We think within the box of our fears, as anything on the outside of those walls is filled with horrific danger (often of the most fabricated sort). We’ve probably ventured out there a time or two, and when we did we got hurt. And so, when we were hurt, we put our pain on emotional steroids which exponentially magnified our fear, we then took that fear and fashioned a monster that doesn’t exist, and we hunkered down in our box horrified by the fiction of it all. And while the space out there is a whole lot bigger than the infinitesimally tiny space in here, at least it’s safe. And safety (in our minds) is a decent trade-off, so much so that we amply decorate the box and make it homey with the scant furnishings of justification, rationalization, denial and other carefully appointed excuses. We settle into the scantily upholstered armchair of mediocrity and wile away our days pretending that we’re not pretending. Therefore, the rules of the box rule out the role of thinking.
The Box of Our Families
We think within the box created by our families as we engaged them growing up. In many unhealthy families, their boxes were shaped by their own demons and assorted hobgoblins that they handed the reins of power over to. Over time, they dutifully passed those onto us lock, stock and barrel. Sometimes these families demand that family members stay within those boxes because somehow we will vanish into the dank darkness of another life, or be whisked off to parts unknown by friends, or fall headlong into a career if we dare step outside of them. Other times, family members may prompt us to move outside of the box because they have come to recognize the life-sucking quality of the box. Yet, while they prompt us to step out, they did not know how to do so themselves. Therefore, we must do the most daring thing imaginable and think through exactly how in the world we’re going to do that. Therefore, the rules of the box rule out the role of thinking.
The Box of Self-Esteem
We think within the box crafted by our low self-esteems. These are often the smallest of all boxes because we dare not create any room whatsoever for anyone else to come in lest they see how pathetically awful we really are. Sitting in our confining hovel, we know full well that there’s great adventure and untapped possibilities outside of our boxes. There’s a good chance that we studied it, or read about it, or on those better days taken a slight peek outside before slamming the door shut again. In fact, knowing all of that is often the most difficult thing of all. We know outside this box of ours there’s more life than we can wrap our solitary minds around. We constantly hear the invitations to come out. We can imagine adventure because we’ve imagined it so many times that we can almost touch it in our minds, which makes us think that somehow we’re touching the adventure out there (which in fact, we are not). But we doubt our ability to function in it, or find a place in it, or seize it in the cultivation of our dreams, or much less survive it. Therefore, the rules of the box rule out the role of thinking.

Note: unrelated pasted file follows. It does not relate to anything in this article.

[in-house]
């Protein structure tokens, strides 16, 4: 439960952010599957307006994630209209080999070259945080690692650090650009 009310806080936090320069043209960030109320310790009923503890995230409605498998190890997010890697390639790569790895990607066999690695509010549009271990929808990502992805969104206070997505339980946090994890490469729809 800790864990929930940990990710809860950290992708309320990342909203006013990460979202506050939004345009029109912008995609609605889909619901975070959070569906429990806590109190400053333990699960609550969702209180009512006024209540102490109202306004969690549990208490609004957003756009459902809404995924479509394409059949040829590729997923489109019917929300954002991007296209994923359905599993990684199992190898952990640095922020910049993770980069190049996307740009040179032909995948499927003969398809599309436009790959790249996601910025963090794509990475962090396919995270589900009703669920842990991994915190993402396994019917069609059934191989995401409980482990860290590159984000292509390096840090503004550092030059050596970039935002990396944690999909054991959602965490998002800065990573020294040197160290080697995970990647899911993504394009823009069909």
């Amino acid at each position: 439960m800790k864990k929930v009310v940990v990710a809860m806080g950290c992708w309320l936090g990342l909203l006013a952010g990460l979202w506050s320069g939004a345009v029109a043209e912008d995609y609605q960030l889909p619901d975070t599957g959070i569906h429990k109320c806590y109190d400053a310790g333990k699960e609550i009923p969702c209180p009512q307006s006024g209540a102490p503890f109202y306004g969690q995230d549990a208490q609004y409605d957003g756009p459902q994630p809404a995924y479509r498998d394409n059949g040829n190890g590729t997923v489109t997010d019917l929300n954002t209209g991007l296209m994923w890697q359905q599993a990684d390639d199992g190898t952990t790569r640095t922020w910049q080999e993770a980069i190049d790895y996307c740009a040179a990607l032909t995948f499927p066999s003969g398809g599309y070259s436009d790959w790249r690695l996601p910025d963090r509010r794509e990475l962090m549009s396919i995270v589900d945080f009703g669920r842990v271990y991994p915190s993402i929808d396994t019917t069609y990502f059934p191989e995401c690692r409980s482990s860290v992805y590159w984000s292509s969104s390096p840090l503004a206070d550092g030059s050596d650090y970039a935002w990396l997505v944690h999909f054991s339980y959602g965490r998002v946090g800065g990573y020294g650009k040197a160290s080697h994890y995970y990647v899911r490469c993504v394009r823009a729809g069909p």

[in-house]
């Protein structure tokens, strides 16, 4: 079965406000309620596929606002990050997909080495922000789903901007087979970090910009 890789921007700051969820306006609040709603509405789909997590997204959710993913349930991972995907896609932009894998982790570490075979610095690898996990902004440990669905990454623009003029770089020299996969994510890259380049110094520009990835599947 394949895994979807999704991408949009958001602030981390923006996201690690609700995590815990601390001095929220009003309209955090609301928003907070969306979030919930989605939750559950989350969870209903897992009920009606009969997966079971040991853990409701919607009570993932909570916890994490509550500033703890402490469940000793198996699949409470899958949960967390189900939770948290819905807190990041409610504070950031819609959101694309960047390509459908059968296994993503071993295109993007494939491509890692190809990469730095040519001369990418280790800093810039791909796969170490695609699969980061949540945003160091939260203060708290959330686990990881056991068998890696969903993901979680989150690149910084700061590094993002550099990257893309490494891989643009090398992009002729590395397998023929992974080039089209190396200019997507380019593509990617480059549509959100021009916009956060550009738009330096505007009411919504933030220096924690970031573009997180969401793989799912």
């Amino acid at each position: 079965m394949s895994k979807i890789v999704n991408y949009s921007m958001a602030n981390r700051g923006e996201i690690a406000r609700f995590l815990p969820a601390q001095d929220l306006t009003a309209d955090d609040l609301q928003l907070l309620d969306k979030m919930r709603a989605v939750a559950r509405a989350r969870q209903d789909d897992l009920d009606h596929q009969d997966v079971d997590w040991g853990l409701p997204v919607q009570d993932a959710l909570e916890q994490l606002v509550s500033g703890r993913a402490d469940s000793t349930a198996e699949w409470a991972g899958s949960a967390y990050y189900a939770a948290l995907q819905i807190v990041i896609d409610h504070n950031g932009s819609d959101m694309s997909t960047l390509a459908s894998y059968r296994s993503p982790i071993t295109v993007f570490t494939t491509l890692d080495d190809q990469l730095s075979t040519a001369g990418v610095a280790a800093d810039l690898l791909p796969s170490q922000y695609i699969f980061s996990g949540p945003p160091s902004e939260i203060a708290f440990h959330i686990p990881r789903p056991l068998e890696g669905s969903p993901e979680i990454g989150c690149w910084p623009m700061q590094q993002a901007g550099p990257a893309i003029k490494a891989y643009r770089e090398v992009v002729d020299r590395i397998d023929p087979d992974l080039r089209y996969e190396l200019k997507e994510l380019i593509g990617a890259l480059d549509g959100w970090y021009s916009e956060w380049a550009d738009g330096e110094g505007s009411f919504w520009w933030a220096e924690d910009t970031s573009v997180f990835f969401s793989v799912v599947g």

I Was Thinking
I was thinking that there are a whole lot of boxes. Lots and lots of them. But I was also thinking that they are just boxes and nothing more. A box is not a fortified prison with towering walls and tangled barbwire, even though we have come to see it as such. It is just a box and nothing more. And as a box, it doesn’t hold us. Rather, we hold it. I don’t ‘think’ that we have the power to move beyond our boxes. Rather, I ‘know’ that we do. And when we realize that power and move beyond our boxes, the parameters of our lives will explode exponentially in a manner that we will be free to think about all the many things that this big, wide world of ours has to think about. When we do, the role of thinking will finally destroy the rules of the box. And when that happens, we will be genuinely free.
And so, I think I really, really want to think outside the boxes. So, I think I’ll start getting rid of them. It might take some time. It might be scary (in fact, I know it will be). I may wonder what in the world I’m doing at times. People may wonder what I’m doing as they peer out from the cracks in their boxes. But to not get rid of the boxes is to rot away in a box. And I know that that is not the life for me. And might I say, I don’t think that’s the life for you either. So, let’s begin the process of letting the role of thinking destroy the rules of the box. And let’s be free.